Michigan War Studies Review
Reviews, surveys, original essays, and commentary in the field of military studies.
2017-056
1 Aug. 2017
Review by Wayne H. Bowen, The University of Central Florida
The Great Siege of Malta: The Epic Battle between the Ottoman Empire and the Knights of St. John
By Bruce Ware Allen
Lebanon, NH: ForeEdge, 2015. Pp. ix, 325. ISBN 978–1–61168–765–1.
Descriptors: Volume 2017, Early Modern, Naval Warfare Print Version

Although the 1570 naval battle at Lepanto, fought by Spain and its allies against the Ottoman fleet, gets more attention from historians, independent scholar Bruce Ware Allen argues convincingly that it was the 1565 siege of Malta that broke Turkish westward momentum. In this, his first book, he has made a perceptive, highly readable foray into the complex world of sixteenth-century Mediterranean military history. The Great Siege of Malta describes the defense of Malta by the Knights of St. John, a chivalric order that went back to the Crusader-era Knights Hospitaller; it is a gripping military and naval history intended for a popular audience but will interest many specialists in the period or related fields of early modern history and the Mediterranean region in general.

Allen carefully details the preliminary skirmishes between Ottomans and the Knights of St. John and other Christian powers, including the fall of Rhodes (1521), the Knights' previous home base. His discussions of naval warfare clarify how the brevity of the annual fighting season and the limitations of the galley as a warship for many years allowed only modest shifts in the balance between Islamic and Christian powers in the region. Both Christians and Ottomans were driven by religious fervor and had competent captains, but were thwarted by the technological limitations of the guns and ships of the era.

Two vessels charged each other and fired … after which the stronger boarded the weaker and the fight played out over a blood-soaked deck. The crucial question was always who fired first. The time it took to reload the guns made one shot the only shot, thus making the galley joust into a primitive game of chicken. Fire first and you were then at the mercy of your surviving opponent's remaining strength. Fire second, preferably at the moment of engagement, and you had the momentum of your shot to carry your men onto the enemy ship. (115)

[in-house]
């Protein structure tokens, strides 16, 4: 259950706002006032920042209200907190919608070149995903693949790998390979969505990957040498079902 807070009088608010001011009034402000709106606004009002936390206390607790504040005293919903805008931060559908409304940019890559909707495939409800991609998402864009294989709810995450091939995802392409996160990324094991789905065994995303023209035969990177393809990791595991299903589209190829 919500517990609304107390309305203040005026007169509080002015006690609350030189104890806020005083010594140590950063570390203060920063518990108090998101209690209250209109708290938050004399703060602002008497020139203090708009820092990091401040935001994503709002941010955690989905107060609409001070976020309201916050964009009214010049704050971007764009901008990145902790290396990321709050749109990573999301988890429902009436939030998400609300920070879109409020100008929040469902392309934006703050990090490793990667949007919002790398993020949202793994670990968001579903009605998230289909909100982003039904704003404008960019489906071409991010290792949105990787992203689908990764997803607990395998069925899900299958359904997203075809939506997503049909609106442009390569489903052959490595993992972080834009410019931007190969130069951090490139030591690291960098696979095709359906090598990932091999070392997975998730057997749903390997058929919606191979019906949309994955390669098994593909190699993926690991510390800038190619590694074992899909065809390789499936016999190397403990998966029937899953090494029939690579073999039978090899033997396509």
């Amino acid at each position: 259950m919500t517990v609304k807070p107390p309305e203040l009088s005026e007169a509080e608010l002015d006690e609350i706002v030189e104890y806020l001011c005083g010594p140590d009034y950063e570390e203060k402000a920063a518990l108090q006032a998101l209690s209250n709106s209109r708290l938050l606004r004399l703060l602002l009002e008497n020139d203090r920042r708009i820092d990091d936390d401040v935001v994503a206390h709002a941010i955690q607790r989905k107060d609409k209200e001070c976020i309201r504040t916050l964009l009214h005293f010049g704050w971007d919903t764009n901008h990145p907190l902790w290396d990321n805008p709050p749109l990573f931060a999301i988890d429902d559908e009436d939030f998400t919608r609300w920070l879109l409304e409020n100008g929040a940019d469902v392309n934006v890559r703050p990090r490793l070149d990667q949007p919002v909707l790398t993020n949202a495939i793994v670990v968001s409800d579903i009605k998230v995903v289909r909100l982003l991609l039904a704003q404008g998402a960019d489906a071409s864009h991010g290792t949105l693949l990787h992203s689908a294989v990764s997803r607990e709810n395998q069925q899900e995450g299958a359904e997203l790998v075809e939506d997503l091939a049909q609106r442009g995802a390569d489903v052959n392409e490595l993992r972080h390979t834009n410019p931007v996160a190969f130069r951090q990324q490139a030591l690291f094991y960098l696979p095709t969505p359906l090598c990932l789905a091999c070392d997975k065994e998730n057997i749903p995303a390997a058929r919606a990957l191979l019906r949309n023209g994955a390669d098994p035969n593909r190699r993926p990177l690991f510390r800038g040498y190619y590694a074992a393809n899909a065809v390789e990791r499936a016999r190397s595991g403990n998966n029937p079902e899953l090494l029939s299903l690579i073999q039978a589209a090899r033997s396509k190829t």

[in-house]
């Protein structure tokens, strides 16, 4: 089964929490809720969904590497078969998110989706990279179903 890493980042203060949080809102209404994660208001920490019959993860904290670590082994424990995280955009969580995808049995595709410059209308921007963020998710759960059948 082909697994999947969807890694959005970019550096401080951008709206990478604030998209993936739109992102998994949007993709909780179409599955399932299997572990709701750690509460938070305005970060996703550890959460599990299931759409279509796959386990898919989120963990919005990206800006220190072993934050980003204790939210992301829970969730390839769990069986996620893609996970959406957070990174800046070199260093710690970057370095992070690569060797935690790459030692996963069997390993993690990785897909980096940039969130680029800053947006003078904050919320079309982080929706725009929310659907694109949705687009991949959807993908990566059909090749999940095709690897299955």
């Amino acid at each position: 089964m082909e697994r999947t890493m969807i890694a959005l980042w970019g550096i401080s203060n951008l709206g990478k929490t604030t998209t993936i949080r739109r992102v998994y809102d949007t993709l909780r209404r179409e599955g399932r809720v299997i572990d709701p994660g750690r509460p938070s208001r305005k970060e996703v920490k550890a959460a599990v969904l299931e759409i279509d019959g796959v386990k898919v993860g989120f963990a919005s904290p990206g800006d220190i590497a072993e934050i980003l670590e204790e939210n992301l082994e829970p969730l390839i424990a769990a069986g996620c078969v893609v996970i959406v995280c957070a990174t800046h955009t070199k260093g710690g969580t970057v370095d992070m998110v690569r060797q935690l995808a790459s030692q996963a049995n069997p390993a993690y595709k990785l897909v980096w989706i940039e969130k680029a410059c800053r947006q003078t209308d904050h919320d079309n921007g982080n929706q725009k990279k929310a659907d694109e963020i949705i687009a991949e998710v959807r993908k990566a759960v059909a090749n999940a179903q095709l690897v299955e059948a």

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The author vividly recreates the geography, built environment, personalities, material culture, and combat operations of the siege of Malta. His colorful narrative, full of dramatic and sometimes cataclysmic events, steers clear of hagiography; indeed, he often highlights the character flaws, tactical errors, betrayals, and hubris of key figures, as well as conflicts within both the Ottoman and Christian camps. French collusion with the Ottomans, Spanish diversions to North Africa and the Americas, and court politics and material challenges within the Sublime Porte impeded the efforts of the belligerents to bring their forces to battle in and around Malta and elsewhere around the Mediterranean.

Allen also recounts the horrific struggle between ground forces for the terrain of Malta itself. Unlike many popularizers of military history, he rarely projects his own feelings onto the combatants, instead quoting the primary sources in which they expressed them. His book's overarching argument is that the victory of the Knights of St. John and their allies at Malta secured southern Catholic Europe from the Ottoman onslaught, diverting the sultans to North Africa and Orthodox southeastern Europe for generations to come. He provides strong evidence that, apart from raids and corsair attacks, the Italian and Iberian peninsulas faced no major Ottoman incursions; the West's victory at Lepanto and the Ottomans' in the same year at Cyprus effectively created a stalemate.

Unfortunately, Allen's sources, though extensive, are exclusively Western—French, Italian, Spanish, Maltese, English, even German. But, admittedly, even Turkish historians have difficulty construing Ottoman Turkish. A structural flaw of the book is the devotion of disproportionate space—over a third of the book—to the context and preliminaries of the siege.

The Great Siege of Malta belongs in all major research libraries and in the hands of anyone interested in naval, military, and Mediterranean history in the sixteenth century. Bruce Ware Allen makes a persuasive case that a tiny island in a large and consequential sea was the fulcrum of a momentous shift in imperial power: a medieval order that had lost its bases in Jerusalem, Cyprus, and Rhodes, held off history's most powerful Muslim empire at the height of its strength.

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